When Desire Dies: Revving Your Sex Drive (cont.)

"Many women are scared to even consider their relationship as the cause of their desire issues because they are afraid it means the marriage is over, but this is not usually the case," says Sadock.

Indeed, she says, most often it's not the catastrophic divorce-level problems that are standing in the way, but rather a compilation of small but very "fixable" issues that have just piled up over time.

"If you feel neglected, or taken for granted, if you're angry because he spends more free time with his brothers than with you, if you think that the only time he's nice to you is when he wants sex, these are often the kind of thoughts that eat away at a woman's sexual desire," says Sadock.

Amaru agrees and adds, "When I finally get patients to open up about what is bothering them, I often find they are simply overloaded in their life -- too much work, too many responsibilities, too much on their shoulders, with too little help and acknowledgement from their partners."

If, in fact, you can identify feelings of resentment or even anger, the next step is to talk to your partner -- but not in an accusatory way.

Experts say avoid phrases like "You make me feel lousy" or "You turn me off when you ... ." Instead, start by assuring your partner that you find him attractive and let him know this is about rekindling the great sex life you once had together.

"Few men can resist the opportunity to rev up their partner's sex drive," says Sadock.

Now that you've got his attention, let him know how much his affections matter to you and how sexy you feel when he tells you're pretty or shows his appreciation for the little things you do.

"Let him know that you need to feel he cares for and appreciates you all the time -- not just when he wants sex," says Sadock.

Also important: Spend time together alone away from the kids, the phone, the computer, the TV, even for just 20 minutes a day. The goal, says Sadock, is to relate to each other as man and woman -- not just mommy and daddy, or even husband and wife.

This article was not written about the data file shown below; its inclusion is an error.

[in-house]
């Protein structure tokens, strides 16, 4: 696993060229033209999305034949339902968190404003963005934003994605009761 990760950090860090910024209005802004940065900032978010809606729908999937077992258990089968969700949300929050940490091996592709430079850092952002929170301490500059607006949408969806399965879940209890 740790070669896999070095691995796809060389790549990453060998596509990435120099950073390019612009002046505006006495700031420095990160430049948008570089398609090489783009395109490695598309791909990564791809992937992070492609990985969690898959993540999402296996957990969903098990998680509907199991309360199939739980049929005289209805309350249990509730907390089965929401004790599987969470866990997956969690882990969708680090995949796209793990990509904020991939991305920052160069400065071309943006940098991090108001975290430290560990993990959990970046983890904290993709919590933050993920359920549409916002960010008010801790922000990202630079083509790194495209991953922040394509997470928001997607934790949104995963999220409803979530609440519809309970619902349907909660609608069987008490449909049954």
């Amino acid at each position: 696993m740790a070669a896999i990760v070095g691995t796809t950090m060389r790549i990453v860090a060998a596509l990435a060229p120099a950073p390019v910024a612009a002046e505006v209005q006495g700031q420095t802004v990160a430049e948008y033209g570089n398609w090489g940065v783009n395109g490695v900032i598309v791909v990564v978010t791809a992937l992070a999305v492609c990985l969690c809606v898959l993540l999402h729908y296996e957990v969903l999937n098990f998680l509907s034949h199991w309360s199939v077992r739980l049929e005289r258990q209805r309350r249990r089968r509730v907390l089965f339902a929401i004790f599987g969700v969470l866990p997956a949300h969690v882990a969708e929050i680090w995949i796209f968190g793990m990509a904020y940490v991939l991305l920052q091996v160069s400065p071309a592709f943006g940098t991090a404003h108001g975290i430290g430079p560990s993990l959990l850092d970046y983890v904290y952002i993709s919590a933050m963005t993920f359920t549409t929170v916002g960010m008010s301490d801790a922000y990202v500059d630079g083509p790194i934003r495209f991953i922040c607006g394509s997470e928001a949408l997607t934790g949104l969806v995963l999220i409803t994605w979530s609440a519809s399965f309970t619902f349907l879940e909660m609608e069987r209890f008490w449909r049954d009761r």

One of the sexiest things you can do, she says, is make a date for lunch. "It's an interruption of the business day, and it takes real effort to put other things aside even if you're just going for a pizza, it can be a powerful turn on for the both of you."

Sex Drive & Desire: Use It, Don't Lose It

For many women, taking these few steps can have an amazing and immediate impact on their libido. For others, it may take some time to get the mojo started again. What can you do help the process along?

If you enjoy sex once it's been initiated, remind yourself of that and go with it even if sexual desire isn't apparent at the start, advises Amaru.

"This is not about forcing yourself to have sex when you don't want to. This is about recognizing that once you get started you enjoy it, and helping yourself to get over the barrier so you can enjoy it." The more often you do that, she says, the more likely you are to reconnect with your desires.

Finally, if self-esteem is the problem, do whatever it takes to make yourself feel sexy and pretty again. "Buy the lingerie that camouflages what you don't like, get a spa treatment that makes you feel good, color your hair, go for the make-over, do what it takes," Sadock says.

Moreover, Sadock offers us this encouraging thought to keep in mind: "It is a psychological fact that when a man looks at a woman he has known for a long time, his mind blends how she looks at the moment, with how she looked when he first met and fell in love with her. So even if you see all the lines and creases and bumps and bulges, he really doesn't. You actually look a lot better to him than you look to yourself."

The fact that he wants to make love to you, says Sadock, tells you that he finds you attractive. So hold that thought and go for it.

SOURCES:

Rebecca Amaru, MD, a gynecologist at Mount Sinai Medical Center in New York City, Virginia Sadock, MD, clinical professor of psychiatry, NYU Medical Center, New York City; Christiane Northrup, MD, author, "The Wisdom of Menopause" (Hay House); Laumann, EO, International Journal of Impotence Research, (2005) 17, 39-57; (http://www.ldc.upenn.edu/myl/llog/Laumann2005.pdf)

Reviewed on July 28, 2010

© 2007 WebMD, Inc. All rights reserved.


Last Editorial Review: 7/28/2010 3:35:27 PM


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